For public API methods, good programming practice recommends always checking incoming arguments for validity before using them. When a problem is found, code may return an error code, throw an exception, or abort with an assert. But when the arguments are valid, what is the runtime cost of this checking? Does declaring that a method can throw an exception slow down the method even if one isn't thrown? This article does quick benchmarking to look at some runtime costs associated with argument checking, exceptions, and asserts.
The C++ "inline" keyword marks methods as inlineable by the compiler to improve performance. But today's compilers seem to inline methods even if they aren't marked with "inline". So is there a need for the "inline" keyword? This article does quick benchmarking of multiple ways to define method bodies, with and without "inline", to see if there's any value to the keyword.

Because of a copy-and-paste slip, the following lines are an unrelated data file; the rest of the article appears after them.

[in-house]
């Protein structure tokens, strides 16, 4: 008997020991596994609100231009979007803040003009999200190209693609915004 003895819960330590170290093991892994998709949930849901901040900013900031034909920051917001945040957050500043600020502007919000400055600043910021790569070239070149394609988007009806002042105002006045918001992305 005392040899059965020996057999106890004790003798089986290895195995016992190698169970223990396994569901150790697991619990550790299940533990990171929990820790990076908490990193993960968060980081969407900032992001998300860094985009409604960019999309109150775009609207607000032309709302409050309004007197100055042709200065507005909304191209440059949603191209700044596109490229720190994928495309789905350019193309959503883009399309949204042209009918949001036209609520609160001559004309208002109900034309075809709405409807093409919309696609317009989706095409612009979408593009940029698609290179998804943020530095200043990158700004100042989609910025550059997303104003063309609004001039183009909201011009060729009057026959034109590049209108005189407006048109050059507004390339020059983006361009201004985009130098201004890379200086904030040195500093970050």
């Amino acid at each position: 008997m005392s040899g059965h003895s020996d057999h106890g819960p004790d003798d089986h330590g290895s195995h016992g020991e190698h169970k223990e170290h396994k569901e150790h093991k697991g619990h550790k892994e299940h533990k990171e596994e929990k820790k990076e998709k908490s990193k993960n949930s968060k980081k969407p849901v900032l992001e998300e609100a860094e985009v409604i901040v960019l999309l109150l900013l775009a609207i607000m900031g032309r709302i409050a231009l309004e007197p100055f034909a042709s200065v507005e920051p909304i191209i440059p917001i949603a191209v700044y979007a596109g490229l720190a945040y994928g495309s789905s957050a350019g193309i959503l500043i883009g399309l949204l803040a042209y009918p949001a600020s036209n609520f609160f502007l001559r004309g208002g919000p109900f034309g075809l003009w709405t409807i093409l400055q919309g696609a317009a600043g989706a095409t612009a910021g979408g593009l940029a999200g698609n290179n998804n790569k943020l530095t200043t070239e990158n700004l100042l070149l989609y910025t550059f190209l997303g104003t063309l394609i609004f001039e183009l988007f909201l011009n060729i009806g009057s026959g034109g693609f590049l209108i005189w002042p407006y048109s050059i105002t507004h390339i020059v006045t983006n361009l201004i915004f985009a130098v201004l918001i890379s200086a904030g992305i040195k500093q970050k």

Object-oriented design favors class hierarchies with general base classes and specific subclasses. Virtual methods provide general implementations on the base class, overridden for specific implementations by subclasses. But how does this coding style affect runtime performance? This article does a quick benchmark to illustrate the cost of "virtual" on a method.